THERE will be some difficulties in planning Stage One of the redevelopment of Bega High School because it was once the Bega Cemetery, but those problems are not insurmountable, a public meeting at the school on Monday night was told.
The project manager for the redevelopment, Mr Gene Ransom, of Public Works, said he had never built on a cemetery before but working with Mr Peter Douglas, a consultant from Archaeological and Heritage Management Solutions, he felt sure that any problems arising from the cemetery site issue could be overcome, although it might cost a little more.
The public meeting was held so that the community could hear what progress was being made Stage One of the redevelopment and the issues arising from the fact that Bega High School was built on what had been the Bega Cemetery.
Mr Mark Fraser, the manager of the Properties School Services unit, said that funds had been allocated for Stage One and he and Mr Ransom had submitted a development application for the entire project.
Because this involved the closure of High Street between Auckland and Eden Streets, Mr Fraser and Mr Ransom were still discussing details with council officers and a meeting with the traffic committee had been scheduled for December 6.
The closing of High Street had been agreed to in principle some time ago.
Stage One of the project would include the building of the gymnasium, change rooms and a new canteen, Mr Ransom told the meeting.
Other public buildings such as Central Railway Station and the Victorian markets had been built over cemeteries, and it appeared that building “over” could be one of the solutions because it was preferable not to disturb any graves that were on the site.
‘This is not impossible, just unusual,” Mr Ransom said.
Mr Douglas said he had been working on trying to find out as much as he could about the old Bega Cemetery, but much material was lacking.
He appealed to anyone who has information, particularly photographs of the old cemetery, to leave them at the Family Museum for him to study.
The material will be returned.
Mr Douglas has a plan of where the known graves were, but even with the help of former gravedigger, Kevin Williams, he is unable to accurately determine where all the graves were, especially those of paupers and suicides.
The suicides would have been buried in unconsecrated ground but nobody is sure where that might be, and little care was taken with paupers, many of whom may have been buried without anyone knowing who they were.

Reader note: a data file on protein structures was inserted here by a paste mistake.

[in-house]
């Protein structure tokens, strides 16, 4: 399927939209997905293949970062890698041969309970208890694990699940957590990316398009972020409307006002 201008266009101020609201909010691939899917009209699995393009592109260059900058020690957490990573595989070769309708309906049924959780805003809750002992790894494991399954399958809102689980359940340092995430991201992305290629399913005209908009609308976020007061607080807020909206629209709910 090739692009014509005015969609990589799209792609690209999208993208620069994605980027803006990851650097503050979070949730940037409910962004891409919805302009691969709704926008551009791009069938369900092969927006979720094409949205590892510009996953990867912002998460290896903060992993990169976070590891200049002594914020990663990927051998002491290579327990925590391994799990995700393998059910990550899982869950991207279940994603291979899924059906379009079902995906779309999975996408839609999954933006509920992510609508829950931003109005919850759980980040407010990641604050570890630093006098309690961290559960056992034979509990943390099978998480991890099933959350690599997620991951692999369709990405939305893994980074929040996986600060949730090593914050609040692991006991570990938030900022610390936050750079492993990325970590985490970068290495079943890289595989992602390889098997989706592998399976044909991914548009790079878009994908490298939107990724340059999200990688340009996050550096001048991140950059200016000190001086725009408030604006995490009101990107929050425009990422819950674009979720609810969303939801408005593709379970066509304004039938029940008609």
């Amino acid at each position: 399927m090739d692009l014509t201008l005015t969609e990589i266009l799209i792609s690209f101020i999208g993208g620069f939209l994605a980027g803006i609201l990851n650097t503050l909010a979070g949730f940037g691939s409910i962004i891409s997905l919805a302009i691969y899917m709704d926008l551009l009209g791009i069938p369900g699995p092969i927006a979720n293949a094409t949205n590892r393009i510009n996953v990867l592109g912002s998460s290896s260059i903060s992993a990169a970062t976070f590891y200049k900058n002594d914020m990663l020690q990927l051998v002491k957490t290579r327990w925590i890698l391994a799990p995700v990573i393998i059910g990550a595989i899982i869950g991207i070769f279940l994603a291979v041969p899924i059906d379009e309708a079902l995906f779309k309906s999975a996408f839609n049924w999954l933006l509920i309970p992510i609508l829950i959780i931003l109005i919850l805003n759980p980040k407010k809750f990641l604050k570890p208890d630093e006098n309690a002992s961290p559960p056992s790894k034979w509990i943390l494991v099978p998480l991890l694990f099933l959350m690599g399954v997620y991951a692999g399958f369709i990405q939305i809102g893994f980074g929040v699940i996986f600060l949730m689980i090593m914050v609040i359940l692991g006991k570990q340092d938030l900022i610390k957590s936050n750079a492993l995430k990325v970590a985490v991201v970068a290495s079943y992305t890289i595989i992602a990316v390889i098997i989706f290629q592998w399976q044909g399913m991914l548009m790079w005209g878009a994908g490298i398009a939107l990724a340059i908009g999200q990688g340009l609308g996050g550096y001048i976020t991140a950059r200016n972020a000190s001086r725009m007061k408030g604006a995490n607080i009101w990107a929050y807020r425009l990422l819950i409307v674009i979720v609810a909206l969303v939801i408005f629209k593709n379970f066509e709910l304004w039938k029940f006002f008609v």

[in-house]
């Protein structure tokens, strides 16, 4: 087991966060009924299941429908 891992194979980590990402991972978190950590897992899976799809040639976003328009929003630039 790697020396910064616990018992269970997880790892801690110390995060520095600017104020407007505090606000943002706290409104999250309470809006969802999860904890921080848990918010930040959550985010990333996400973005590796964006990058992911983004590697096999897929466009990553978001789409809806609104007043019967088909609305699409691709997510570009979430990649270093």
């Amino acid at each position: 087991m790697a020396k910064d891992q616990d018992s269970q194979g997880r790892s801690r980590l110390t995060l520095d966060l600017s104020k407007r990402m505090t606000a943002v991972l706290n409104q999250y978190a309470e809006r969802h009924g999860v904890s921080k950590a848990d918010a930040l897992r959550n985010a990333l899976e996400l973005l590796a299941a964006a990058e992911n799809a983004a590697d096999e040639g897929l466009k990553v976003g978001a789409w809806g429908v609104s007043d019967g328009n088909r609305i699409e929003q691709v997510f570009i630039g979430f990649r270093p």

The Bega Cemetery on that site was dedicated in 1963, although there were burials there from 1857.
It was subdivided into various denominations, Roman Catholic, Church of England, Presbyterian, Wesleyan Methodists, Independents and others.
The cemetery contained the remains of the majority of people who died in the Bega area between 1857 and circa 1910.
According to Mr Douglas, this included not only the Christian European pioneers of the Bega township and district, but also a number of Chinese, Jews and possibly some Aborigines.
No comprehensive burial register or plan of burials was compiled, but from court records and historical accounts it is believed that the actual number of internments in the cemetery was between 479 and 668.
In 1902 the present cemetery was consecrated and opened and from 1910 burials in the old cemetery were banned.
However some families did continue to bury their dead in family plots.
From the 1920s to the 1940s the cemetery remained disused and was not maintained.
It was used to graze livestock and for the illegal dumping of garbage.
The Department of Main Road resumed half an acre of the Wesleyan section in 1938, and this also contained the former Chinese burial section.
In 1943 the Commonwealth Government resumed the remainder of the site under the Bega Cemetery Act.
This act outlined the procedures required prior to the clearance of the cemetery and the construction of the school.
By 1947 all denominations had agreed to the removal of grave markers and the relocation of these to the new cemetery.
Bega High School was opened in 1952.
PICTURE:At the Bega High School redevelopment meeting on Monday night, Peter Douglas from Archaeological and Heritage Management Solutions, Mark Fraser, manager of the Properties School Services unit, the principal of Bega High School, Pam Wellham, and Gene Ransom, Public Works project manager for the Bega High School redevelopment.